Technologies of living substance : tissue culture and cellular life in twentieth century biomedicine
Author(s)Landecker, Hannah L. (Hannah Louise), 1969-
Massachusetts Institute of Technology. Program in Science, Technology and Society.
Michael M.J. Fischer.
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This thesis is a historical and cultural analysis of the development of tissue culture, that is, techniques for growing living cells and tissues outside of the bodies of complex organisms. The development of these techniques represents an important epistemological shift in biology from in vivo to in vitro experimentation. This was not just a shift from use of a whole organ/organism to use of a fragment of the body, but a shift in the visualization and conceptualization of the body and its processes as they occur at the level of cells and tissues. Here it is argued that tissue culture was an essential part of a new sense of cellular life, not as a static building block of larger bodies, but as a dynamic and interactive entity which undergoes constant change, and is the functional unit of processes of growth, reproduction, aging, cancer, infection, and death. The thesis begins with an analysis of the work of embryologist Ross Harrison in growing isolated fragments of embryonic nerve tissue outside of the body in 1907. It follows the elaboration of Harrison's work by the surgeon Alexis Carrel, and the more general development of the technique over the early decades of the twentieth century. There is a close examination of the techniques for visualizing cellular life grown outside of the body, as well as the appearance of reactions to this form of life in a wider public culture. The methodological approach is a close examination of the material practices of tissue culture laboratories, and the images, ideas, and information about cells and their relation to bodies produced thereby. The movement of these ideas and images from laboratory to public culture and back is at the center of the final chapters, in which the history of the first widely used human cell line, HeLa, is examined, and more recent legal and ethical debates about the status and ownership of the Mo cell line. Rather than being a comprehensive history of tissue culture, this thesis takes historical episodes from this twentieth century biomedical practice to analyze the constitution of cellular life through the objects of tissue culture, and the ways in which these objects have been scientifically, technically, and culturally productive.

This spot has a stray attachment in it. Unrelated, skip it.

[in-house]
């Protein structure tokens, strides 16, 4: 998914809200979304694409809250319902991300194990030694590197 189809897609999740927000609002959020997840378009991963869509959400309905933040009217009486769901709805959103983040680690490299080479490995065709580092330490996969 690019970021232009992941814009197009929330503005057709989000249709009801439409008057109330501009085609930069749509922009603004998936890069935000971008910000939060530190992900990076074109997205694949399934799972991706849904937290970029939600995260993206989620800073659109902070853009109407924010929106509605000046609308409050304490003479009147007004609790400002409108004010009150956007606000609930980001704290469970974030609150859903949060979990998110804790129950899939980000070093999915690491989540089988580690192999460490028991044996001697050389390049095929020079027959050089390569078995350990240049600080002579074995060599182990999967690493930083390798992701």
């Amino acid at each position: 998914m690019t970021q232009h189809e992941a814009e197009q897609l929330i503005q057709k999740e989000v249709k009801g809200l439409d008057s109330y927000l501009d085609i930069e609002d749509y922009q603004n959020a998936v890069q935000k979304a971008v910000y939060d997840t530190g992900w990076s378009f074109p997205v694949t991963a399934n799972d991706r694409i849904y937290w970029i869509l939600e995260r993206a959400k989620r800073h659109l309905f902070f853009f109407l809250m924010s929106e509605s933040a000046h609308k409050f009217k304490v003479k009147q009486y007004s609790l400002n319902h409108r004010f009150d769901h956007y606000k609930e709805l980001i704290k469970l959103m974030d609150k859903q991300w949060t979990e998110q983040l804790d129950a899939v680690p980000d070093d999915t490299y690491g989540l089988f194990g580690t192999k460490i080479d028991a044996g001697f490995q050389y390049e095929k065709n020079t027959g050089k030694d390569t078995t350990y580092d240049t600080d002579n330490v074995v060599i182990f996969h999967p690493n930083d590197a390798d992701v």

Thesis (Ph.D.)--Massachusetts Institute of Technology, Program in Science, Technology and Society, February 2000.Includes bibliographical references (v. 2, leaves 357-380).
DepartmentMassachusetts Institute of Technology. Program in Science, Technology and Society.
Massachusetts Institute of Technology
Program in Science, Technology and Society.